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A 24-year-old woman with rapidly progressing vision loss
Digital Journal of Ophthalmology 2017
Volume 23, Number 1
January 15, 2017
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Milad Modabber, MD, MSc | Department of Ophthalmology, McGill University, Montreal, Quebec, Canada
Vasudha Gupta MD, FRCSC | Department of Ophthalmology, Queen’s University, Kingston, Ontario, Canada
Amadeo R. Rodriguez, MD | Department of Surgery Ophthalmology and Medicine Neurology, McMaster University, Hamilton, Ontario, Canada
Ancillary Testing
An initial head computed tomography (CT) scan was unremarkable. Lumbar puncture demonstrated an elevated opening pressure of 60 cm H2O. The cerebrospinal fluid (CSF) composition was normal. Magnetic resonance imaging (MRI) of the head revealed increased perioptic space around both optic nerves with flattening of the posterior sclera suggestive of increased intracranial pressure but was otherwise unremarkable. Magnetic resonance venography (MRV) was normal, with no evidence of dural sinus thrombosis. Visual field assessment (Humphrey 24-2 demonstrated severe and diffuse visual field loss bilaterally with preservation of central vision, with a mean deviation of −32.0 dB in the right eye and −28.6 dB in the left eye (Figure 2A; pattern deviation not shown due to severely depressed fields).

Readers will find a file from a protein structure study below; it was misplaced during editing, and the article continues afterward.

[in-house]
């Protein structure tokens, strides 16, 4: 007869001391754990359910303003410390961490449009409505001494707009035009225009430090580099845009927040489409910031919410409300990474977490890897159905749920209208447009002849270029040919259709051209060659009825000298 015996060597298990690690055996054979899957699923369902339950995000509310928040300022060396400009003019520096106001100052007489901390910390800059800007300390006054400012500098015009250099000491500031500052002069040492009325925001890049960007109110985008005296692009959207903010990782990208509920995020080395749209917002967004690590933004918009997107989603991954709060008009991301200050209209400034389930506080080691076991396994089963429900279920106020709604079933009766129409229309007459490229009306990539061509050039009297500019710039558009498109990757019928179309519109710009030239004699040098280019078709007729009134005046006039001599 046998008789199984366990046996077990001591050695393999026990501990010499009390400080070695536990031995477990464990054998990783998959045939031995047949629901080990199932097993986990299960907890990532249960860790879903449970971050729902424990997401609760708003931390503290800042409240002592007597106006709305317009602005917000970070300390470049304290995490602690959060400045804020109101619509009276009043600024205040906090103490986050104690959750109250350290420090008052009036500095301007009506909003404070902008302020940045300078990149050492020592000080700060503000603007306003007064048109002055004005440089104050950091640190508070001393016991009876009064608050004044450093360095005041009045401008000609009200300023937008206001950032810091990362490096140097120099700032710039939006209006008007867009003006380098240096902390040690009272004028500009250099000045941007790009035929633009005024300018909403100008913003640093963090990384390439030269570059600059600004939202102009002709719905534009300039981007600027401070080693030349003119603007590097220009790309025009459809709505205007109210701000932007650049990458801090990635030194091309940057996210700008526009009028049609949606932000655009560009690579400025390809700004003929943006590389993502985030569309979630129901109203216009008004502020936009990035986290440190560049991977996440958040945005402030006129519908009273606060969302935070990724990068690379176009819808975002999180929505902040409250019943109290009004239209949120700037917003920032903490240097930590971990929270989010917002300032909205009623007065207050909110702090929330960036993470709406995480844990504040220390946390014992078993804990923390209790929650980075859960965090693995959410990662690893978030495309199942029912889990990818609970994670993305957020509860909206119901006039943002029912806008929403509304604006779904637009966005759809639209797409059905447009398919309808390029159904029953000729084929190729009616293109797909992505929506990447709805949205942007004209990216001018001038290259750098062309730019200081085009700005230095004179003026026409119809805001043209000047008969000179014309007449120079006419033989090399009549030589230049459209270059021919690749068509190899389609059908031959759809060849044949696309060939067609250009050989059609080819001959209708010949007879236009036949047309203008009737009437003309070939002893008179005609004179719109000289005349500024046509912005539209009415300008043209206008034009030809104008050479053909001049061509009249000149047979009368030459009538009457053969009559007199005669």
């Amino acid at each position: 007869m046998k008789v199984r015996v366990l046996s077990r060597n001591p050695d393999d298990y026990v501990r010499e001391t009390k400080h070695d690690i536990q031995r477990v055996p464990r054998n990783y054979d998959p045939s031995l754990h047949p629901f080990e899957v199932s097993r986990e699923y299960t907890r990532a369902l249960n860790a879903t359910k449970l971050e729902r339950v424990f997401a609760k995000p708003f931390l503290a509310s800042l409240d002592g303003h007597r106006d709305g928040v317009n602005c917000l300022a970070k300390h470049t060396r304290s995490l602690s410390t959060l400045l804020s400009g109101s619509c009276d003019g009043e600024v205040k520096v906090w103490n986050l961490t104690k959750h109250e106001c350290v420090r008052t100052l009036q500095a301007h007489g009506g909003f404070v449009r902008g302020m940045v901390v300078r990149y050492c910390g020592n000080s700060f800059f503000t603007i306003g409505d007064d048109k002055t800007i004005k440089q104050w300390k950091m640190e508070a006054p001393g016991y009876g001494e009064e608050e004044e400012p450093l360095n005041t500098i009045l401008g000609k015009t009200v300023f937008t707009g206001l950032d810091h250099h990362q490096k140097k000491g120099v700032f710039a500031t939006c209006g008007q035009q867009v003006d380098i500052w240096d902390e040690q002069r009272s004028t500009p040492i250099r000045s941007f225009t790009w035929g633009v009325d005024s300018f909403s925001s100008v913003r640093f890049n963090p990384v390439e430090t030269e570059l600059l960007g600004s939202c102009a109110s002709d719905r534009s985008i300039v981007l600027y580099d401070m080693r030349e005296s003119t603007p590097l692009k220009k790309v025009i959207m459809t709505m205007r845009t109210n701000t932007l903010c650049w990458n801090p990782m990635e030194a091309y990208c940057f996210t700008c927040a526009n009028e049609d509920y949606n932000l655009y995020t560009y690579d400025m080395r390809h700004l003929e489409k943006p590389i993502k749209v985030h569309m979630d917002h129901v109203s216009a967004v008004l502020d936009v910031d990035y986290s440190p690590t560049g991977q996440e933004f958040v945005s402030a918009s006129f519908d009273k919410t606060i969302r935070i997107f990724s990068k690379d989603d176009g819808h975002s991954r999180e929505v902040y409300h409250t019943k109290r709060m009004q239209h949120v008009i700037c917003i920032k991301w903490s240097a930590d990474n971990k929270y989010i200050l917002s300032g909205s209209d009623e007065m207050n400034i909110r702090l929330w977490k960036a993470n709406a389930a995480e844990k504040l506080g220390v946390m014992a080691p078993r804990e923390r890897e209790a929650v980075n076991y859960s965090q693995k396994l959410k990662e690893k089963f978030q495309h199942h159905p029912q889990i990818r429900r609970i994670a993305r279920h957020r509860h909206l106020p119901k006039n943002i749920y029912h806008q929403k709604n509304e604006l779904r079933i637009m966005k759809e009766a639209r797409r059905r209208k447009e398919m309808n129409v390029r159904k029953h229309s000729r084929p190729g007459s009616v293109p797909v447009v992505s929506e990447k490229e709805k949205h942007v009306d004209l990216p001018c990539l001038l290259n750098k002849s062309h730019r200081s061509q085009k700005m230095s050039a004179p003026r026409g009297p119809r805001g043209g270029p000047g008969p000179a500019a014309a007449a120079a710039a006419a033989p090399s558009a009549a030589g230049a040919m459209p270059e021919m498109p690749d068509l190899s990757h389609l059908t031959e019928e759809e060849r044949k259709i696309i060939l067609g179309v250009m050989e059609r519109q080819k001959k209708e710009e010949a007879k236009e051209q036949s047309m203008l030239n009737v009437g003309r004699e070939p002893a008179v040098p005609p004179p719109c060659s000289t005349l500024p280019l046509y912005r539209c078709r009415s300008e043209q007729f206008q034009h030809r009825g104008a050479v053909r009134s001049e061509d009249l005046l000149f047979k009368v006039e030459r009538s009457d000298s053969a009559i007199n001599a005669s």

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Figure 2
Humphrey’s 24-2 visual field total and/or pattern deviation results of the right eye (right column) and left eye (left column). A, Total deviation at acute presentation (pattern deviations not shown due to severely depressed fields). B, Pattern deviation at 6 weeks after surgery. C, Pattern deviation at 4 months after surgery. D, Pattern deviation at 1 year after surgery